This asumes that the daneaxe is a primary weapon, in the style of the helbard or galloglass axe, which are as you mention documented to be in this length range.

However, there are indications that the daneaxe was used as a personal weapon rather than a primary. In this case, it would be in the 3-4ft range, and be worn under the belt of a shield and spear equiped warrior. Or carried as a status symbol by a norse freeman in times of peace.
If used as a backup "sword substitute", the axe would presumambly be used in both hands, with the shield hanging on the guige. I have tried this, and it is reasonably effective provided that you maintain pressure on the defender.
Such an axe could also be used in one hand, though recovery would be very slow. Alternately, it could be held in the middle of the shaft and used to block spear thrusts while closing inn to hook and and slice. This I have yet to try with fencing masks, but it is high on my to-do list.

Both types of weapon are feasible, but documentation is scarce.

"this [fight] looks curious, almost like a game. See, they are looking around them before they fall, to find a dry spot to fall on, or they are falling on their shields. Can you see blood on their cloths and weapons? No. This must be trickery."
-Reidar Sendeman, from King Sverre's Saga, 1201
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Joshua R




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PostPosted: Wed 18 Jan, 2012 1:16 pm    Post subject:         Reply with quote

So would it be logical to conclude that the Huscarls at Hastings, the Varangian Guard, early Gallowglass, and others who used the broadaxe as a primary weapon would use longer c. 6 foot hafts?

Or would they have fought with spears in the shield wall until the lines broke and then gone to the shorter axes?

ETA: Should the axe head be especially large on such an axe?

Also, I hate to use fiction, especially movies, as an example, but in Peter Jackson's The Lord of the Rings, Gimli uses a 'walking axe'. Is there any evidence of longaxes being used in Northern Europe for similar purposes?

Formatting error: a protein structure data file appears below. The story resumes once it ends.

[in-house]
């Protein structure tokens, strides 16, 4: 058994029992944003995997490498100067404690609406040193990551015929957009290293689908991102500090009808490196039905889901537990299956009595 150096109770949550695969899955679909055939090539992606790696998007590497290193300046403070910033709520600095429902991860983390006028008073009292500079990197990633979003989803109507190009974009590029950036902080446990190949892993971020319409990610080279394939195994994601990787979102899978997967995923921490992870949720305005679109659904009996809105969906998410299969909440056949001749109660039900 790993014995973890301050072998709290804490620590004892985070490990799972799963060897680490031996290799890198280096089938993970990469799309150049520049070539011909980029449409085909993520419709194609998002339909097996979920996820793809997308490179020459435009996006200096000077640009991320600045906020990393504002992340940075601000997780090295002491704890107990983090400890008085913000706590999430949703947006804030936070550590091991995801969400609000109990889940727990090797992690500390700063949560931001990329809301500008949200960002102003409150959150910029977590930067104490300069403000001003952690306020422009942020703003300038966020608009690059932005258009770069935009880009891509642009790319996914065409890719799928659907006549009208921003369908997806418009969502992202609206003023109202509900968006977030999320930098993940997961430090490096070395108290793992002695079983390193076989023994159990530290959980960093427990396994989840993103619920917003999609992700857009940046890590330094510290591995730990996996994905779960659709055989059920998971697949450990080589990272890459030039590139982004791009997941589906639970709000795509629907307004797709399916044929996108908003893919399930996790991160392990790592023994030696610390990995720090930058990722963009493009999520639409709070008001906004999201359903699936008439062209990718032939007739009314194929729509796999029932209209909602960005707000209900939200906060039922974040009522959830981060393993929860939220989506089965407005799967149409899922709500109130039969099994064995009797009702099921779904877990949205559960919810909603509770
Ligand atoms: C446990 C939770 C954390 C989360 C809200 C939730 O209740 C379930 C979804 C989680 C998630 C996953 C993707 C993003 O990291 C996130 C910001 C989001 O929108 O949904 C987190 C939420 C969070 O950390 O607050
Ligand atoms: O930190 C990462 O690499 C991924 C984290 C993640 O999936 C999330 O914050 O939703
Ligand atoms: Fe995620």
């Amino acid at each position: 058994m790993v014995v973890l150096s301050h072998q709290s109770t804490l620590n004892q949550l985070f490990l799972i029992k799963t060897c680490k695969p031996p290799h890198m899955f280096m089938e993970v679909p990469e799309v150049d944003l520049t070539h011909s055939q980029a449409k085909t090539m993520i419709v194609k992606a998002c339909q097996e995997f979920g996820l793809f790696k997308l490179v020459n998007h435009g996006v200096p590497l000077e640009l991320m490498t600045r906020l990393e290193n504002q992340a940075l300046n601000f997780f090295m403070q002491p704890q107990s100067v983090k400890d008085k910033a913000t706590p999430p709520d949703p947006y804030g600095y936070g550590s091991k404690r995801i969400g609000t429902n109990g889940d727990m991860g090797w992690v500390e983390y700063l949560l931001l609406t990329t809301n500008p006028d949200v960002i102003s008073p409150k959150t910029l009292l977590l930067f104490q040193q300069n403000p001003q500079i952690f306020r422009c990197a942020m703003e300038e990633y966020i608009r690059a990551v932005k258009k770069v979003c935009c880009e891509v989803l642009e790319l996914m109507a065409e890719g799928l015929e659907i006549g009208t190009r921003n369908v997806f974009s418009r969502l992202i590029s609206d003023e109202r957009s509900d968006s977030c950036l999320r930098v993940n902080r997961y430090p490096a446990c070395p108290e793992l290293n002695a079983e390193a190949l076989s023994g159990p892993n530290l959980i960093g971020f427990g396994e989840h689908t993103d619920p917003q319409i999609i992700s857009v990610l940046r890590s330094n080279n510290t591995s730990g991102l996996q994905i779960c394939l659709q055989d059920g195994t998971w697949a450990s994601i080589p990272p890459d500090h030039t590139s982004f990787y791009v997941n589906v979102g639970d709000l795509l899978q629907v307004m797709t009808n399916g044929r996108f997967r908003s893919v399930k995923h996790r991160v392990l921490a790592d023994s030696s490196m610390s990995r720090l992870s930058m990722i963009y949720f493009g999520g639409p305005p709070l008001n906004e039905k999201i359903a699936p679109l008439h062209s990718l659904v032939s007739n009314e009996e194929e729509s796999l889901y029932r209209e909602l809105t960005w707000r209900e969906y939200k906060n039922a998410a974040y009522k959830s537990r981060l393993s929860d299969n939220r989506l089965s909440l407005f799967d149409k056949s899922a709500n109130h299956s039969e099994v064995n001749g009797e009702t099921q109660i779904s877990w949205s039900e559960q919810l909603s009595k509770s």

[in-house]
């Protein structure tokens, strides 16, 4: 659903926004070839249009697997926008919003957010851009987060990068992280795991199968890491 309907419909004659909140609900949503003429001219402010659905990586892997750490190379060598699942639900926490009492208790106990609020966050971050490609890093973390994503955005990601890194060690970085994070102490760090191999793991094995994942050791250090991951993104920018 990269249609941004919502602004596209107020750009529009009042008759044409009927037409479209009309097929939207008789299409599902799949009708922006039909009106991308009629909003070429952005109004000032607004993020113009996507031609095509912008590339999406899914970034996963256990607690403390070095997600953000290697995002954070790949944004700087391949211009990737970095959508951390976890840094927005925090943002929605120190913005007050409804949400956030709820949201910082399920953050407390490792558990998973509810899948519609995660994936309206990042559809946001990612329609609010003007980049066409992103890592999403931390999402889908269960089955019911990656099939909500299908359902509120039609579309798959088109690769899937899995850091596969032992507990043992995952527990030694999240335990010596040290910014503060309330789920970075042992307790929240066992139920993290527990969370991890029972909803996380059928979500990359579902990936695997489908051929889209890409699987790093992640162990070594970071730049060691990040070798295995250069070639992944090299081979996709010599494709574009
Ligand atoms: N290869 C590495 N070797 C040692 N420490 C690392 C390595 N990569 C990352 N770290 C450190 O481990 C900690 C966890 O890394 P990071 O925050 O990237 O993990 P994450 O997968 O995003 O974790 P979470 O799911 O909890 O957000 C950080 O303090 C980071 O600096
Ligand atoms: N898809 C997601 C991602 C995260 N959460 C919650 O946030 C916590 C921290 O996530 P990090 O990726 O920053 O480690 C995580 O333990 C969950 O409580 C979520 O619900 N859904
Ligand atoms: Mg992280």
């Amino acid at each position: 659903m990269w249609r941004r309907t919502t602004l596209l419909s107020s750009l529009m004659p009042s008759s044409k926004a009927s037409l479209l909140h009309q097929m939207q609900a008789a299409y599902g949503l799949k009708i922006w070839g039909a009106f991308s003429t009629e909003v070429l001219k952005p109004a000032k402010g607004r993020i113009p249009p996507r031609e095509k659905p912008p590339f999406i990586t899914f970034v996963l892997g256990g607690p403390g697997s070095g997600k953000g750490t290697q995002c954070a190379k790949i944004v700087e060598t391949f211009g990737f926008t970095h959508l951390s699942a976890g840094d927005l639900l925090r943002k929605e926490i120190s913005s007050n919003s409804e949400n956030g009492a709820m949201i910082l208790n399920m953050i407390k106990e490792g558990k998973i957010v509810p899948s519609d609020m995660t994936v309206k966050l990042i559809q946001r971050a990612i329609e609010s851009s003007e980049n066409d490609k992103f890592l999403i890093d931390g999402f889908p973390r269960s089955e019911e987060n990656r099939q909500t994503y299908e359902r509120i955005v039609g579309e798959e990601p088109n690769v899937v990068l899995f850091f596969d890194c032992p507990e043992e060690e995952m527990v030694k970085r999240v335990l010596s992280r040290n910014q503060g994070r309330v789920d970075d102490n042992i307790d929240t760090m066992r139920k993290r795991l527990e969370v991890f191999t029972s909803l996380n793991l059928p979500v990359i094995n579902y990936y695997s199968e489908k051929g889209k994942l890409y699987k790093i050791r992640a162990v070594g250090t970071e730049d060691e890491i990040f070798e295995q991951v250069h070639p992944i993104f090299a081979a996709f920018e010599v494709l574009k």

" For Augustus, and after him Tiberius, more interested in establishing and increasing their own power than in promoting the public good, began to disarm the Roman people (in order to make them more passive under their tyranny).... "
-N. Machiavelli, The Art of War
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Jean Thibodeau




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PostPosted: Wed 18 Jan, 2012 10:22 pm    Post subject:         Reply with quote

Joshua R wrote:

Also, I hate to use fiction, especially movies, as an example, but in Peter Jackson's The Lord of the Rings, Gimli uses a 'walking axe'. Is there any evidence of longaxes being used in Northern Europe for similar purposes?


Yes that would be a Fokos:
http://en.wikipedia.org/wiki/Shepherd's_axe

So there are axe headed walking sticks, would a large handled and headed axe be used as a walking stick ? Systematically maybe not but if one can lean on a spear while walking why not a long handled axe, and even if one carried it on one's shoulder one would probably be inclined to use it in rough terrain as a walking stick even if it was a very secondary purpose for the axe.

You can easily give up your freedom. You have to fight hard to get it back!
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Joshua R




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PostPosted: Wed 18 Jan, 2012 10:53 pm    Post subject:         Reply with quote

Thanks, Jean. It's amazing what pops up around here when you ask about it!